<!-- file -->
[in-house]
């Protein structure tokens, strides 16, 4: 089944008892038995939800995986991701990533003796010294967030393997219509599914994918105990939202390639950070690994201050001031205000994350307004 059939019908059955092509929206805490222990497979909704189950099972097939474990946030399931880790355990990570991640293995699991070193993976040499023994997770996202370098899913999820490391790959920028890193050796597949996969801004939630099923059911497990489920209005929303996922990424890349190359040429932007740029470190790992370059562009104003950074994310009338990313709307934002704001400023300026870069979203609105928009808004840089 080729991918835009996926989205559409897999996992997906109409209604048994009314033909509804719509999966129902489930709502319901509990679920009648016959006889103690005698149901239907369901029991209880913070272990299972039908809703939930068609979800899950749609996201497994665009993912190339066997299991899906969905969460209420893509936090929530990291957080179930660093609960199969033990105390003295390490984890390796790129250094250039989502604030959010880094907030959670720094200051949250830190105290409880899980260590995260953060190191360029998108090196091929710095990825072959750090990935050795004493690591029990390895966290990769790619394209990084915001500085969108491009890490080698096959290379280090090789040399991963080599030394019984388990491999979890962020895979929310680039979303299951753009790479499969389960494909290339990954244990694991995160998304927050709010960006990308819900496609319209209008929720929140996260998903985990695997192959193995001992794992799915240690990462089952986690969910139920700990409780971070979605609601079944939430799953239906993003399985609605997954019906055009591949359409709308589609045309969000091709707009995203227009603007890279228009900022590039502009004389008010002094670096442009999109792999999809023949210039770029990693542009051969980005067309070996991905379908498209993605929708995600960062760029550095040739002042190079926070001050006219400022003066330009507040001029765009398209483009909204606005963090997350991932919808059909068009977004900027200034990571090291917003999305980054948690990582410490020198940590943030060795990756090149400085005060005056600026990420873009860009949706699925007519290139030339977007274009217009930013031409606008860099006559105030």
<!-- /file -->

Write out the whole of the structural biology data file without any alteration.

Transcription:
[in-house]
């Protein structure tokens, strides 16, 4: 089944008892038995939800995986991701990533003796010294967030393997219509599914994918105990939202390639950070690994201050001031205000994350307004 059939019908059955092509929206805490222990497979909704189950099972097939474990946030399931880790355990990570991640293995699991070193993976040499023994997770996202370098899913999820490391790959920028890193050796597949996969801004939630099923059911497990489920209005929303996922990424890349190359040429932007740029470190790992370059562009104003950074994310009338990313709307934002704001400023300026870069979203609105928009808004840089 080729991918835009996926989205559409897999996992997906109409209604048994009314033909509804719509999966129902489930709502319901509990679920009648016959006889103690005698149901239907369901029991209880913070272990299972039908809703939930068609979800899950749609996201497994665009993912190339066997299991899906969905969460209420893509936090929530990291957080179930660093609960199969033990105390003295390490984890390796790129250094250039989502604030959010880094907030959670720094200051949250830190105290409880899980260590995260953060190191360029998108090196091929710095990825072959750090990935050795004493690591029990390895966290990769790619394209990084915001500085969108491009890490080698096959290379280090090789040399991963080599030394019984388990491999979890962020895979929310680039979303299951753009790479499969389960494909290339990954244990694991995160998304927050709010960006990308819900496609319209209008929720929140996260998903985990695997192959193995001992794992799915240690990462089952986690969910139920700990409780971070979605609601079944939430799953239906993003399985609605997954019906055009591949359409709308589609045309969000091709707009995203227009603007890279228009900022590039502009004389008010002094670096442009999109792999999809023949210039770029990693542009051969980005067309070996991905379908498209993605929708995600960062760029550095040739002042190079926070001050006219400022003066330009507040001029765009398209483009909204606005963090997350991932919808059909068009977004900027200034990571090291917003999305980054948690990582410490020198940590943030060795990756090149400085005060005056600026990420873009860009949706699925007519290139030339977007274009217009930013031409606008860099006559105030």